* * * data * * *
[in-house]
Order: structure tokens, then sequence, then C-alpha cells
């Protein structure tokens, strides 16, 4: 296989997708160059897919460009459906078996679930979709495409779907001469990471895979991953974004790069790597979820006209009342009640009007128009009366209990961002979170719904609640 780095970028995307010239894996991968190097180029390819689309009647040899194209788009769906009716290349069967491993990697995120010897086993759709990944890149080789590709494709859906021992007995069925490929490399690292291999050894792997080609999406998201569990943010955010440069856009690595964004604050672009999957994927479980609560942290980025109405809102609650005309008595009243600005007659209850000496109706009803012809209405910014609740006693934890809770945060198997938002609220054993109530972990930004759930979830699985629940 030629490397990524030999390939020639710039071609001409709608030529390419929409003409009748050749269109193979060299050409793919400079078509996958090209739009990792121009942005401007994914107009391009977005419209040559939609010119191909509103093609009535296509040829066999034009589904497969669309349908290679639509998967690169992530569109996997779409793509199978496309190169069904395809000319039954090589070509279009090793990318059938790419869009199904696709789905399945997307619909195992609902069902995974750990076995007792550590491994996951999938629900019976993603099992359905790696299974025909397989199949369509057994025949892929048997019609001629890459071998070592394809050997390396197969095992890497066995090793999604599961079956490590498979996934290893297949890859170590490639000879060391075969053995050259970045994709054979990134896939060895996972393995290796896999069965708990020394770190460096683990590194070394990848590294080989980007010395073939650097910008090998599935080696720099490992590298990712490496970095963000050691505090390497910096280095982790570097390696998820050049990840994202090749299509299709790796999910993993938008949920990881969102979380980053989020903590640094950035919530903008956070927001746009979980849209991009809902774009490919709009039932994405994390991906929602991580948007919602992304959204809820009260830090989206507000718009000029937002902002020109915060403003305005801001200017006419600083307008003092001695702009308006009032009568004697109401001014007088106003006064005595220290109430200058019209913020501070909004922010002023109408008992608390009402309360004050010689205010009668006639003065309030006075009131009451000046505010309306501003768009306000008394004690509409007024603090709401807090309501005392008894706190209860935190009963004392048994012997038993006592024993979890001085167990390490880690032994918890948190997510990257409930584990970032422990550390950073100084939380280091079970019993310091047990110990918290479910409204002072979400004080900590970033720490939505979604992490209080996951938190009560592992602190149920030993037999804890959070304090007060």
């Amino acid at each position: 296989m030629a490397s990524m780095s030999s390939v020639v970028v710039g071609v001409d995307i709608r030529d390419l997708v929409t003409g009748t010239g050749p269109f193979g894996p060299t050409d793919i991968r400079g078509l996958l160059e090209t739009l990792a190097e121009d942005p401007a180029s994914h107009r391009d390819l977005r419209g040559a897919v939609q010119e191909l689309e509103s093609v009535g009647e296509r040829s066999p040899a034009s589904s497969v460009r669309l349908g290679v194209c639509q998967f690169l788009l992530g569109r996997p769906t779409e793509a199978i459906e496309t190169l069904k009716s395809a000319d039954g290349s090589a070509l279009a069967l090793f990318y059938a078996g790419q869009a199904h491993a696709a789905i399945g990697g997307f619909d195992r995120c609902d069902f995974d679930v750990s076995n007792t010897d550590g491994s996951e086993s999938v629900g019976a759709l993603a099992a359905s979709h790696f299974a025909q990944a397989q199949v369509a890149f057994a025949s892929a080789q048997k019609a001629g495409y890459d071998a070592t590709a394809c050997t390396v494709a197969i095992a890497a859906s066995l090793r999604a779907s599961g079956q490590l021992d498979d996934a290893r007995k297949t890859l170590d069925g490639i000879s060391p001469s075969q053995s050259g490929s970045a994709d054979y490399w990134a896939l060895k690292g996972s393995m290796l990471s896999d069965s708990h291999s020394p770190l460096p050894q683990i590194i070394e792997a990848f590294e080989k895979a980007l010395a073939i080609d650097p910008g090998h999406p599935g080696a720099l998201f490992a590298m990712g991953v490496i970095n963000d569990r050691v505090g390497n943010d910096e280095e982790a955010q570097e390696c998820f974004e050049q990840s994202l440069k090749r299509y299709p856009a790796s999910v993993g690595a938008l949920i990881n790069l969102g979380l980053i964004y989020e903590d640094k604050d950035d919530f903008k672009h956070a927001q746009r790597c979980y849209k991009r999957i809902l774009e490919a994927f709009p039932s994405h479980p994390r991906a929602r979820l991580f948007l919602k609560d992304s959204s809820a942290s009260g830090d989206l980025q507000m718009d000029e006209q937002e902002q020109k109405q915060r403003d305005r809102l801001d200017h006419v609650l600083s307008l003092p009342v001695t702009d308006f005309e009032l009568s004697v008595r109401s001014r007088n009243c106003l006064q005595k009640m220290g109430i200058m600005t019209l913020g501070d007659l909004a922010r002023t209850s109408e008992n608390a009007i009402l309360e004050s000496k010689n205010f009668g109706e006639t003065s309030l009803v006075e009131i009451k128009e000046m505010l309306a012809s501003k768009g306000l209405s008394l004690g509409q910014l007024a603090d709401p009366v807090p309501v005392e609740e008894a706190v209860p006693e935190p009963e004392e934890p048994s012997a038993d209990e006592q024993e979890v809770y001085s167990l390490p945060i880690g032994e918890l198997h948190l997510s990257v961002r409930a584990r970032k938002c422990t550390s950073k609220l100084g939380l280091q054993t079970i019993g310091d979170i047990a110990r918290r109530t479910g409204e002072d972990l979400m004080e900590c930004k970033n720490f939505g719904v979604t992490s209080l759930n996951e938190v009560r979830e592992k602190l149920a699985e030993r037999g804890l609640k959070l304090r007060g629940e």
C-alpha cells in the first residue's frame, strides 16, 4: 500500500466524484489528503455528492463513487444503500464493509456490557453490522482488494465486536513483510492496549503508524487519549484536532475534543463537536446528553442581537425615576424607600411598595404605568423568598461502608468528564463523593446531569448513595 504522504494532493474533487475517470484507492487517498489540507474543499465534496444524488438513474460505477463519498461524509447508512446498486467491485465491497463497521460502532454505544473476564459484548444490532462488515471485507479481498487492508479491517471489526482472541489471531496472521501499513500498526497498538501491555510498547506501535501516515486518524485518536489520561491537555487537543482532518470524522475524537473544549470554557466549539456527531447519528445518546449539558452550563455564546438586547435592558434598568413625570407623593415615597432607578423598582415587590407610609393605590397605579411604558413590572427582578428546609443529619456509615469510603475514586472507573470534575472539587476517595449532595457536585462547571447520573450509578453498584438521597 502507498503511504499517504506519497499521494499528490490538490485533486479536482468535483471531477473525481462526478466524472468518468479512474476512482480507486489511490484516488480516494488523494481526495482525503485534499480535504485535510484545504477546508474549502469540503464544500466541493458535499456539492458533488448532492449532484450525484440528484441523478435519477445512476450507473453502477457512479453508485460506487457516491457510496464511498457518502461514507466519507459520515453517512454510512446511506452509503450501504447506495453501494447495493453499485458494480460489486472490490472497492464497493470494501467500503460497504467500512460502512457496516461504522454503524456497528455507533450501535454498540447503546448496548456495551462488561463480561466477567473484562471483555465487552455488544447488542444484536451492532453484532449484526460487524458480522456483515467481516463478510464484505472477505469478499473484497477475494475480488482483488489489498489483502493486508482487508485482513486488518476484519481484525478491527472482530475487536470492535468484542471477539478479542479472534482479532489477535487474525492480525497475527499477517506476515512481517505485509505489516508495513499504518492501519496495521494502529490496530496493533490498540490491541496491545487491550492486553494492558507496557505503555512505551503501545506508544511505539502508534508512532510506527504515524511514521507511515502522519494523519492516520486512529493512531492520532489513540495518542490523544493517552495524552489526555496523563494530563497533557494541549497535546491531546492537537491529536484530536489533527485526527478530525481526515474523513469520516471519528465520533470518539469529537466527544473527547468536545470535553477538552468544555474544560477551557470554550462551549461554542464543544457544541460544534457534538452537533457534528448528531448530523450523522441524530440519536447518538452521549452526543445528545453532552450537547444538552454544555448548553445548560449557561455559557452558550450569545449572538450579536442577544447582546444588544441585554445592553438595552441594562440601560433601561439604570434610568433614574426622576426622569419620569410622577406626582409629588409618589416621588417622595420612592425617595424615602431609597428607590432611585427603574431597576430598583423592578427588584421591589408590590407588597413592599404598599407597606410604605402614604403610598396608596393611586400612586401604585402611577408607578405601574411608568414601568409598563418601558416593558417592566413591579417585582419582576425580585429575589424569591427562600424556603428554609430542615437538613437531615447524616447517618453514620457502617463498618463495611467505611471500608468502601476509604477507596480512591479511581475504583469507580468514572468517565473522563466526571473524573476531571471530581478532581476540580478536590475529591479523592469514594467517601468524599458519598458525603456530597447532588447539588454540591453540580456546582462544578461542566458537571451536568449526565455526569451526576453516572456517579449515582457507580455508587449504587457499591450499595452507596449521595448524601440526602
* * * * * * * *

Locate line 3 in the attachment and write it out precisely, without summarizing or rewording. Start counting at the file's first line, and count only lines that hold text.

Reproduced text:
């Protein structure tokens, strides 16, 4: 296989997708160059897919460009459906078996679930979709495409779907001469990471895979991953974004790069790597979820006209009342009640009007128009009366209990961002979170719904609640 780095970028995307010239894996991968190097180029390819689309009647040899194209788009769906009716290349069967491993990697995120010897086993759709990944890149080789590709494709859906021992007995069925490929490399690292291999050894792997080609999406998201569990943010955010440069856009690595964004604050672009999957994927479980609560942290980025109405809102609650005309008595009243600005007659209850000496109706009803012809209405910014609740006693934890809770945060198997938002609220054993109530972990930004759930979830699985629940 030629490397990524030999390939020639710039071609001409709608030529390419929409003409009748050749269109193979060299050409793919400079078509996958090209739009990792121009942005401007994914107009391009977005419209040559939609010119191909509103093609009535296509040829066999034009589904497969669309349908290679639509998967690169992530569109996997779409793509199978496309190169069904395809000319039954090589070509279009090793990318059938790419869009199904696709789905399945997307619909195992609902069902995974750990076995007792550590491994996951999938629900019976993603099992359905790696299974025909397989199949369509057994025949892929048997019609001629890459071998070592394809050997390396197969095992890497066995090793999604599961079956490590498979996934290893297949890859170590490639000879060391075969053995050259970045994709054979990134896939060895996972393995290796896999069965708990020394770190460096683990590194070394990848590294080989980007010395073939650097910008090998599935080696720099490992590298990712490496970095963000050691505090390497910096280095982790570097390696998820050049990840994202090749299509299709790796999910993993938008949920990881969102979380980053989020903590640094950035919530903008956070927001746009979980849209991009809902774009490919709009039932994405994390991906929602991580948007919602992304959204809820009260830090989206507000718009000029937002902002020109915060403003305005801001200017006419600083307008003092001695702009308006009032009568004697109401001014007088106003006064005595220290109430200058019209913020501070909004922010002023109408008992608390009402309360004050010689205010009668006639003065309030006075009131009451000046505010309306501003768009306000008394004690509409007024603090709401807090309501005392008894706190209860935190009963004392048994012997038993006592024993979890001085167990390490880690032994918890948190997510990257409930584990970032422990550390950073100084939380280091079970019993310091047990110990918290479910409204002072979400004080900590970033720490939505979604992490209080996951938190009560592992602190149920030993037999804890959070304090007060």